Submitted to: Plant Microbe Interactions and Biological Control
Publication Type: Book / Chapter
Publication Acceptance Date: 10/3/1996
Publication Date: N/A
Citation: Interpretive Summary:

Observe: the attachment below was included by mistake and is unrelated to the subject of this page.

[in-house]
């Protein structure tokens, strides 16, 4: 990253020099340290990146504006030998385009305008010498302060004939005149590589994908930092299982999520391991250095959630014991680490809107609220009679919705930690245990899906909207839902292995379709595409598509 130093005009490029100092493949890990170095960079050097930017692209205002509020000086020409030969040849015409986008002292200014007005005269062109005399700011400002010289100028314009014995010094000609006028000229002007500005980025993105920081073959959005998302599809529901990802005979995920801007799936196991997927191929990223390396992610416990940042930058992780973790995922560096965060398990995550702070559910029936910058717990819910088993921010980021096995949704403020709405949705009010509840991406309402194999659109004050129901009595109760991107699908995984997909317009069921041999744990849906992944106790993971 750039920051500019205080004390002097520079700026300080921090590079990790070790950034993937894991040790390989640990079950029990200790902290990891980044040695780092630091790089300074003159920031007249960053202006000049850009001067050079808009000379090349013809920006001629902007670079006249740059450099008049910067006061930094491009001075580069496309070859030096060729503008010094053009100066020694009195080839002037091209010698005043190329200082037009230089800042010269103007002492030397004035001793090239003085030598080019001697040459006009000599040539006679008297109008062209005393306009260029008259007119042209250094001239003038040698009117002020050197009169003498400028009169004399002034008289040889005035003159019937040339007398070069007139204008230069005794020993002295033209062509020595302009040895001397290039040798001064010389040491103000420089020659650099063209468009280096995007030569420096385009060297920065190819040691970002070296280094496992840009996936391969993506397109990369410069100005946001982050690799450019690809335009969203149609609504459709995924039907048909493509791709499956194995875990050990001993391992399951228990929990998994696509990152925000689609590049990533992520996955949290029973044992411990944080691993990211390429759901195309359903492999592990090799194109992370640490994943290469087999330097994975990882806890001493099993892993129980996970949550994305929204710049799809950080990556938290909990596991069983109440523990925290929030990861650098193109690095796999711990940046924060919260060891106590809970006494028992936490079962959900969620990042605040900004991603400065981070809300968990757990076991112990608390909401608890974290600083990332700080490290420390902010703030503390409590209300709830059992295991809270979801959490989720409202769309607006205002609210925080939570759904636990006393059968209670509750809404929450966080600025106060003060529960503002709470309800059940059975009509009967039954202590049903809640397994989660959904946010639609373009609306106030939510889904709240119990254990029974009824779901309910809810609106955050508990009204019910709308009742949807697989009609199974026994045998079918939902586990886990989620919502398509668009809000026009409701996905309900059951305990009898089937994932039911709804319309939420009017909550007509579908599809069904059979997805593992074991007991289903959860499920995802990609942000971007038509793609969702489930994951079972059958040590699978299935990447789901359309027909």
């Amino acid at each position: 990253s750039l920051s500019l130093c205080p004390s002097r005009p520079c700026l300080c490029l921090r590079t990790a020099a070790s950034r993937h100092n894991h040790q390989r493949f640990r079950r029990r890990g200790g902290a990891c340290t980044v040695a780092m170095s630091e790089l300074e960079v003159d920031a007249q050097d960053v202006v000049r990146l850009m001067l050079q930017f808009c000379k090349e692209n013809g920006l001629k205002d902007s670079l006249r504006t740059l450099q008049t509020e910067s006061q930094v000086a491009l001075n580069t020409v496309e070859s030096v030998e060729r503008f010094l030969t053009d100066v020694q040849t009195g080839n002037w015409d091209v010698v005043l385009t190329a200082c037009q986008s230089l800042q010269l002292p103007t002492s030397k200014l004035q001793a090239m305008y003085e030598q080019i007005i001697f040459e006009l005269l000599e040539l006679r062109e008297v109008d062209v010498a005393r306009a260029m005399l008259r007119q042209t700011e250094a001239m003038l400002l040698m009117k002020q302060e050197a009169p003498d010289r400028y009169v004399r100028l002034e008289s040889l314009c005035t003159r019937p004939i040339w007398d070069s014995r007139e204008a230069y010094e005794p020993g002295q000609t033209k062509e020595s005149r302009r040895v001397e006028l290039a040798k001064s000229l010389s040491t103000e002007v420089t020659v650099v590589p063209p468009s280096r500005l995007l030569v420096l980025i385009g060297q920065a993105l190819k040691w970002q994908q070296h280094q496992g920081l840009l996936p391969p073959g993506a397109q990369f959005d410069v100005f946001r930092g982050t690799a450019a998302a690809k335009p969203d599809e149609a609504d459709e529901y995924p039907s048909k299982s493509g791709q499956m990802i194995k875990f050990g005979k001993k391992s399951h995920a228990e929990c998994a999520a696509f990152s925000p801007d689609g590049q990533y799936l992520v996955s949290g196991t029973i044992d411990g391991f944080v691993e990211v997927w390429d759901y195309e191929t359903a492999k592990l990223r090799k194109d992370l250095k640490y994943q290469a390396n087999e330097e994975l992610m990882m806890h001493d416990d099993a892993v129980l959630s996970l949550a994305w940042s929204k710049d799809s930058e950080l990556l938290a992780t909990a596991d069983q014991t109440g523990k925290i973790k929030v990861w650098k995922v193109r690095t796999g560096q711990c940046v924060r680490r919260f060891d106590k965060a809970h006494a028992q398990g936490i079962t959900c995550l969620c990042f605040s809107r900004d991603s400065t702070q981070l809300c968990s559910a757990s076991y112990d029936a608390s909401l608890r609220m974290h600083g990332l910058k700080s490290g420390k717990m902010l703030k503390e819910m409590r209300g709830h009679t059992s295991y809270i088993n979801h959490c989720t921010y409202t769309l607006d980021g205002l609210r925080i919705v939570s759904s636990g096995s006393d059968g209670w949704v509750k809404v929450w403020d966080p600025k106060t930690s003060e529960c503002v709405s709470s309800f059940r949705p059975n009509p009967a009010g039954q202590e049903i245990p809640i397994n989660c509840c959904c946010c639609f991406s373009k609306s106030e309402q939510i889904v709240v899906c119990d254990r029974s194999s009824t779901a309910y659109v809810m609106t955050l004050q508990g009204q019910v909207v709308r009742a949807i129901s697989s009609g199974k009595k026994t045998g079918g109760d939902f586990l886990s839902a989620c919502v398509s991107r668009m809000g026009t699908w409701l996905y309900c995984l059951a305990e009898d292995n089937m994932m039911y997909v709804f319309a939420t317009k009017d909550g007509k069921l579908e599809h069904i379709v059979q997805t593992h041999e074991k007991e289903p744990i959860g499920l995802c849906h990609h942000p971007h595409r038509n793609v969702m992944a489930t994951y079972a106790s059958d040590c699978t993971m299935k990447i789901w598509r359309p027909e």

Technical Abstract: Gibberella pulicaris (Fries) Sacc. (anamorph: Fusarium sambucinum Fuckel), is the primary causal agent of Fusarium dry rot of stored potatoes worldwide. This disease causes extensive losses in tuber quality and marketable tubers. Dry rot is not effectively controlled by fungicides and all commonly grown potato varieties are susceptible. Biological control of fFusarium dry rot is an attractive control alternative due to the etiology of the pathogen and the favorable conditions for microbial activity that exist in potato storages. Eighteen bacterial strains highly effective in controlling Fusarium dry rot were isolated from suppressive microbial communities capable of rapidly colonizing microbially depleted substrates including potato periderm. In a process deemed "two dimensional liquid culture focusing," microbes were ranked using a combination of the efficacy of a strain and the growth kinetics of that strain in liquid culture. The advantages of rating putative biocontrol agents for both efficacy and potential for commercial development are discussed. Antibiosis is a mechanism of biocontrol for some strains active against dry rot, though strains may also induce host resistance or produce volatile inhibitors of fungal activity. Combining two biocontrol strains can greatly decrease the total number of cells necessary to control Fusarium dry rot. Reducing the number of cells required for an effective dose would at least partially offset cost disadvantages potentially associated with industrially producing more that one microbial strain. Future research directions in developing a biocontrol product active against Fusarium dry rot of potatoes include tailoring liquid culture protocols to produce cells optimized to survive drying, storage and rehydration.